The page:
“There’s no history of anything happening until it does. And then there is.”
When we were writing “My Fight/Your Fight,” our editor asked if we wanted to start with an epigraph – or quote/sentence/saying to start the book. Ronda knew immediately what she wanted that quote to be – the above, attributing it to our mom/7 Generation Games president AnnMaria De Mars.
It’s a “Mom-ism” that AnnMaria would often give when talking about doing things that hadn’t been done before. In the interest of full disclosure, my mom later told me she was paraphrasing some line from 1990s-era movie about a volcano in Los Angeles, so she couldn’t take full credit for it – but the truth behind it still stands.
I bring this up because when you’re building a startup so often people have this attitude or belief that if you haven’t done it before, then how can you do it? Never mind, that Bill Gates hadn’t built any software company pre-Microsoft. Or that Jonas Salk hadn’t come up with vaccines for any other illness before he came up with the one for polio. Or J.K. Rowling hadn’t written any other bestsellers before she rolled out Harry Potter.
I’m not saying that we’re the Gates or Salk or Rowling of educational games (obviously, I’m adding the pre-requisite …yet – in part, just to drive the people who already think we’re overly confident crazy). And, sure for every Gates and Salk and Rowling, thousands of others who didn’t reach that level of success – but the people who bring that up miss the point. It’s about refusing to accept that just because someone hasn’t done something before they can’t be incredibly successful at whatever that endeavor is. No one has ever done anything until they did it. That’s just how things work.
It’s not only a catch-22, but also a justification that way too many investors use to either dismiss new startups and/or invest in the same folks over and over again.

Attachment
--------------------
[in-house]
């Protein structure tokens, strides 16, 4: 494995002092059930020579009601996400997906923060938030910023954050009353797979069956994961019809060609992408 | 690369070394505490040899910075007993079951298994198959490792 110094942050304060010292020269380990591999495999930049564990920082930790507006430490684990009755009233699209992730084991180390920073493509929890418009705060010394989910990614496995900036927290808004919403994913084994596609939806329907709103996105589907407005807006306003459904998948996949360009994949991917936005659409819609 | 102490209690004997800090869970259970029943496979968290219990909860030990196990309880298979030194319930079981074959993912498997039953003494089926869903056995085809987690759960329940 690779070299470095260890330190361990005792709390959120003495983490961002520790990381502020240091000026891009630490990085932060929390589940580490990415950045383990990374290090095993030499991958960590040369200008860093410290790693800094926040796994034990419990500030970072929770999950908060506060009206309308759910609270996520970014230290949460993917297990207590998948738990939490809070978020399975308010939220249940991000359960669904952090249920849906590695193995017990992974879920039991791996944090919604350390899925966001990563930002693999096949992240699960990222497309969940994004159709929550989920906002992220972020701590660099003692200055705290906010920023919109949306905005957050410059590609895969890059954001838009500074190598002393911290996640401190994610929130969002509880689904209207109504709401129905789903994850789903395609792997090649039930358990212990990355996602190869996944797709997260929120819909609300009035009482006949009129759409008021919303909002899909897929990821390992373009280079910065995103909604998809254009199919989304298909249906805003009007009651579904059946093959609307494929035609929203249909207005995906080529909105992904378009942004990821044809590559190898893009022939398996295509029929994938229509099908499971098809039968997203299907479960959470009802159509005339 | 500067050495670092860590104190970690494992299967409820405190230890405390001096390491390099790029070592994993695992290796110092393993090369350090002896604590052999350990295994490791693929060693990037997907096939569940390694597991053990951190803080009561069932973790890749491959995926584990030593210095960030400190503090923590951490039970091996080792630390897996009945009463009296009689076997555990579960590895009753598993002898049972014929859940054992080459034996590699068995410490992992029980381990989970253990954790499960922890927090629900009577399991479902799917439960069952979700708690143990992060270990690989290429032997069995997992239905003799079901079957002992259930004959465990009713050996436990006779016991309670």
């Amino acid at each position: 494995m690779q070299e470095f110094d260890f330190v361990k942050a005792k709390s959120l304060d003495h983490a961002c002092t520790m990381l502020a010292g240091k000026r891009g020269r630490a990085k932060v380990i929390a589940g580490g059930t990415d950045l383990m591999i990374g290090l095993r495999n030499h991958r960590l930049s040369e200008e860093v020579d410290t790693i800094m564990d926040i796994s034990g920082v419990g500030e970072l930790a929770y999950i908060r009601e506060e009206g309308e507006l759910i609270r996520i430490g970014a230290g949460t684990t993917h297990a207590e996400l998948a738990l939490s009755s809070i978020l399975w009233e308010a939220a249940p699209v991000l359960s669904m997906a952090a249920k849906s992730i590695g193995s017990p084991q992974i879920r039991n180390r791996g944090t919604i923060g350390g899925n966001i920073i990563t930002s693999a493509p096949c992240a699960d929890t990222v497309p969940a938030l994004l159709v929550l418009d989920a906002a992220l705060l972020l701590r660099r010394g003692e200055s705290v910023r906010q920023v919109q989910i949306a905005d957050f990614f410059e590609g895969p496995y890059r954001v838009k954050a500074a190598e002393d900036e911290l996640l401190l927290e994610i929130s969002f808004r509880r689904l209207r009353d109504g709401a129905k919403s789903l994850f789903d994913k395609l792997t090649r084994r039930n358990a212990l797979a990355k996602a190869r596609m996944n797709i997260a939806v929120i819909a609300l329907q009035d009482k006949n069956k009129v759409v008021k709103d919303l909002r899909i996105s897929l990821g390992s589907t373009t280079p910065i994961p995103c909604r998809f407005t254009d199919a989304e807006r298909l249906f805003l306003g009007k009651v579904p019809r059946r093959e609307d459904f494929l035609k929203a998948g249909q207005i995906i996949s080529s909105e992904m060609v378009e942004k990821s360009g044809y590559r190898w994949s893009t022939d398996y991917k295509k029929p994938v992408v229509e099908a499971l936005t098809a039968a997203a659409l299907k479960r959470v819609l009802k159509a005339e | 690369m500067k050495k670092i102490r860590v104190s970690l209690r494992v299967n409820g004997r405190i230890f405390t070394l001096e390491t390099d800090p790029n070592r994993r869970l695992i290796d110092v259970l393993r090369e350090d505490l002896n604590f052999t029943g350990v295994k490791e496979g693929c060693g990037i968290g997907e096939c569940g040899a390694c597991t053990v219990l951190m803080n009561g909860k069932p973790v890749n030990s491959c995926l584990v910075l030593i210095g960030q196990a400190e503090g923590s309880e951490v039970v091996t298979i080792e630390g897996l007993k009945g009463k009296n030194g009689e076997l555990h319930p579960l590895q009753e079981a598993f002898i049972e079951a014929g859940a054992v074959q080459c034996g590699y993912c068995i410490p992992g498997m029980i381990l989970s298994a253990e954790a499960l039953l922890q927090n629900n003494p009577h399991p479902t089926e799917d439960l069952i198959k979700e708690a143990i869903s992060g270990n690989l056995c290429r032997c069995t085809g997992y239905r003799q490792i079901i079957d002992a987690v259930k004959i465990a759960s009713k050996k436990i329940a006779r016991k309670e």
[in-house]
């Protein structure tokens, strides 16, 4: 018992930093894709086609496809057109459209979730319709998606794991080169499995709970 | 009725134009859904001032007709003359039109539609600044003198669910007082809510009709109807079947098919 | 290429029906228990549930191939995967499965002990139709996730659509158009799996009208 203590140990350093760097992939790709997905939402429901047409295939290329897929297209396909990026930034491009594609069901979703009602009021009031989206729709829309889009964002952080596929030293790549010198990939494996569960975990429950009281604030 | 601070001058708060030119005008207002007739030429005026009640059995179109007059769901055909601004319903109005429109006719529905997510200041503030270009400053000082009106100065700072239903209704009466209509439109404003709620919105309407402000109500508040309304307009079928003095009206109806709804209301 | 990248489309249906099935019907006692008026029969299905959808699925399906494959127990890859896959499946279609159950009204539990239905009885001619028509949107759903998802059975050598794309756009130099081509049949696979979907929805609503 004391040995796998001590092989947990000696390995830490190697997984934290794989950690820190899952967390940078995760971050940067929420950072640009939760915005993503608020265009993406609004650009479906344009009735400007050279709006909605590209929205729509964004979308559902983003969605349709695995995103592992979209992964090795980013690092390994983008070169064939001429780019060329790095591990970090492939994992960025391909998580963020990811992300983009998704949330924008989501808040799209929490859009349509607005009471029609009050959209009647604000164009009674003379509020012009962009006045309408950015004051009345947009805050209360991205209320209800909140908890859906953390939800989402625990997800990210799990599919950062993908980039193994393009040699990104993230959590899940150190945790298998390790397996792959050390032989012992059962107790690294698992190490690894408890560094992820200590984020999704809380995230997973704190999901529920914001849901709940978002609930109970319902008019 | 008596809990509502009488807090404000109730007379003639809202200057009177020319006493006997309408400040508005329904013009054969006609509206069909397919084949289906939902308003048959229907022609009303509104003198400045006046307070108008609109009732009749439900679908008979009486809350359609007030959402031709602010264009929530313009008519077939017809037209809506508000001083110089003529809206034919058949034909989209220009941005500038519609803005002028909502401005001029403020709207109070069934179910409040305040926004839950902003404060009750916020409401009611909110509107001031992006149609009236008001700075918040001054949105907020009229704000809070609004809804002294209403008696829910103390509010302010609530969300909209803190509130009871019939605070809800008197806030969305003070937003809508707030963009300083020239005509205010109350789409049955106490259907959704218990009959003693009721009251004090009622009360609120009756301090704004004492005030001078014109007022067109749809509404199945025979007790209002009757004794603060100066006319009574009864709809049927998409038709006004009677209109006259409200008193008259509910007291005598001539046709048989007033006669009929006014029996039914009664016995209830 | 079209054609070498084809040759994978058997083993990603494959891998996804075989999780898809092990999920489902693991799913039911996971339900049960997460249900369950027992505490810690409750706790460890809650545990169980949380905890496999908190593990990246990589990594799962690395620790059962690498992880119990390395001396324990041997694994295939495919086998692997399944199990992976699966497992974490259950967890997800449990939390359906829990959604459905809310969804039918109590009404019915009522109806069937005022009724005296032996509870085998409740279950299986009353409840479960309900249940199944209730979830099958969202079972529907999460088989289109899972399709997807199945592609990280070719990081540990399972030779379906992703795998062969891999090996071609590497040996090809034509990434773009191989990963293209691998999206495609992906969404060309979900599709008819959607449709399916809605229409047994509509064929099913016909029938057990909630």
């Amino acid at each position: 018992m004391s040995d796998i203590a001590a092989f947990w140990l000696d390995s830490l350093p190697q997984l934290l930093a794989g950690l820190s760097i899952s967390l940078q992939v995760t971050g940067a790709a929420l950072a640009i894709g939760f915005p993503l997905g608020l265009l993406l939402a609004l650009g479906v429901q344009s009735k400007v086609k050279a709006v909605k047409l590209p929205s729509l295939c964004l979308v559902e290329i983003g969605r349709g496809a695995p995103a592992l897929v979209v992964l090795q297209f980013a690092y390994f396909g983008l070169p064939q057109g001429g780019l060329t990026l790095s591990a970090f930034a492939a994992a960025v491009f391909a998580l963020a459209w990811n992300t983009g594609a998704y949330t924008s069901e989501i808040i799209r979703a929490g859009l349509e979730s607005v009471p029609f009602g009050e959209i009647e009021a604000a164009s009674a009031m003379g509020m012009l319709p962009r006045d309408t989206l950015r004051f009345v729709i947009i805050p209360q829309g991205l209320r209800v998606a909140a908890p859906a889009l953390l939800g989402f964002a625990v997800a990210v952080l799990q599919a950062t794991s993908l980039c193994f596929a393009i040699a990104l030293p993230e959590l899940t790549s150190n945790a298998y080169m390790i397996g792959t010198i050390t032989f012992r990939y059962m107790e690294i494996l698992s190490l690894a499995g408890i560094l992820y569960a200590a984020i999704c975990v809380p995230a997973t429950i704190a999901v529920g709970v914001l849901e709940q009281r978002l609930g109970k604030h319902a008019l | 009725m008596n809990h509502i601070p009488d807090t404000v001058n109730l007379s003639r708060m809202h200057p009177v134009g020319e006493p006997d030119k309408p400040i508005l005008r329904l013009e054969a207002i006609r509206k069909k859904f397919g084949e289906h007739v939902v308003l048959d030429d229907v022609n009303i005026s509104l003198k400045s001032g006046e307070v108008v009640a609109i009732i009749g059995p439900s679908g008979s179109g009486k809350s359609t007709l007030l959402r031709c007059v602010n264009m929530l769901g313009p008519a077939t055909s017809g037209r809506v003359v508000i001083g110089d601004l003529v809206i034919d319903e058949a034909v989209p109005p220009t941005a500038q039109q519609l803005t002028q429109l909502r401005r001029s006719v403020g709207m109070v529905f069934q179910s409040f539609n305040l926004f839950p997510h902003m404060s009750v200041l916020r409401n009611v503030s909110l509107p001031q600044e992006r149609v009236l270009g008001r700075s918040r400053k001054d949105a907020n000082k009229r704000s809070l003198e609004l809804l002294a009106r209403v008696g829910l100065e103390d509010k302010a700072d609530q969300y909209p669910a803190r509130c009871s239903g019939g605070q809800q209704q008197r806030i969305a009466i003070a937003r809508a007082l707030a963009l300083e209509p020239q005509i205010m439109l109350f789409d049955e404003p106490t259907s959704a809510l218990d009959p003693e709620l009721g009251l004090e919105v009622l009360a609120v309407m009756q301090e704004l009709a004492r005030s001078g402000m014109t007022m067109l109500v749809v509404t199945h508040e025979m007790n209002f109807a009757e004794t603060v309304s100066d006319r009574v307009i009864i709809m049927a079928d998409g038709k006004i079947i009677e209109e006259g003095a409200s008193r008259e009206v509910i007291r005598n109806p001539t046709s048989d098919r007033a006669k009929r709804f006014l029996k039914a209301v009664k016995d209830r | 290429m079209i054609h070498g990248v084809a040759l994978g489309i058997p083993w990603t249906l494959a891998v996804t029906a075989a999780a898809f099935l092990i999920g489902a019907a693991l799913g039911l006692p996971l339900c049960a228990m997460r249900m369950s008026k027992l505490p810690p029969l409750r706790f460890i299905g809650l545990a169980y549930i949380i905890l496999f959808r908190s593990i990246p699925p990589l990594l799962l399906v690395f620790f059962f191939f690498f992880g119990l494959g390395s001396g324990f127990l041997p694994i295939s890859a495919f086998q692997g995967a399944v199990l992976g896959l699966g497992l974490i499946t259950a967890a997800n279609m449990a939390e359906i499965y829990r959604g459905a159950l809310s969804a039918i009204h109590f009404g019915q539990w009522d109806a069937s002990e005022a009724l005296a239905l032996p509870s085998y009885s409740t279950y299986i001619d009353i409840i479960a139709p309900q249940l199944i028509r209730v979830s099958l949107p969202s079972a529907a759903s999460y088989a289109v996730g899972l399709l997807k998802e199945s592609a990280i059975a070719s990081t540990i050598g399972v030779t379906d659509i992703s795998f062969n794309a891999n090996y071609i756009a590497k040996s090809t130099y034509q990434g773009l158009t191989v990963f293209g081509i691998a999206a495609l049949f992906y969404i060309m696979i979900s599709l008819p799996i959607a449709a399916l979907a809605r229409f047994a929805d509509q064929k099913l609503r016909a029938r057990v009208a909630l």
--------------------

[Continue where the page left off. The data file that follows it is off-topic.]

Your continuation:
A couple of years ago, we were at a startup event and pitching 7 Generation Games when one of the judges asked me, “How many games have your founders shipped?” (That is how many games have any of you seen from concept to commercial product and actually gotten out on the market.) My answer at the time was three – because we had done Spirit Lake, Fish Lake and Forgotten Trail at that point.
“No,” she clarified, “I meant how many games have you shipped previous to this company?”
“You mean, ‘How many games have we made and sold aside from the three games that have made and are currently generating revenue from?’” I asked, confused.
“Well, aside from the three games we’ve shipped to date that are currently being used in schools and generating revenue, we haven’t developed additional games,” I said, understanding what she was technically asking, but also thinking her logic was really stupid.
“So, no previous games,” she said definitively.
I just kind of shrugged because I knew where she was going with it, but I completely disagreed. The idea that our three products (now eight products!) didn’t count because we hadn’t developed previous products to those three made – and still makes – no sense.
Sure, we once had no history of having created games – but then we did and now we do. And they’re pretty awesome games at that.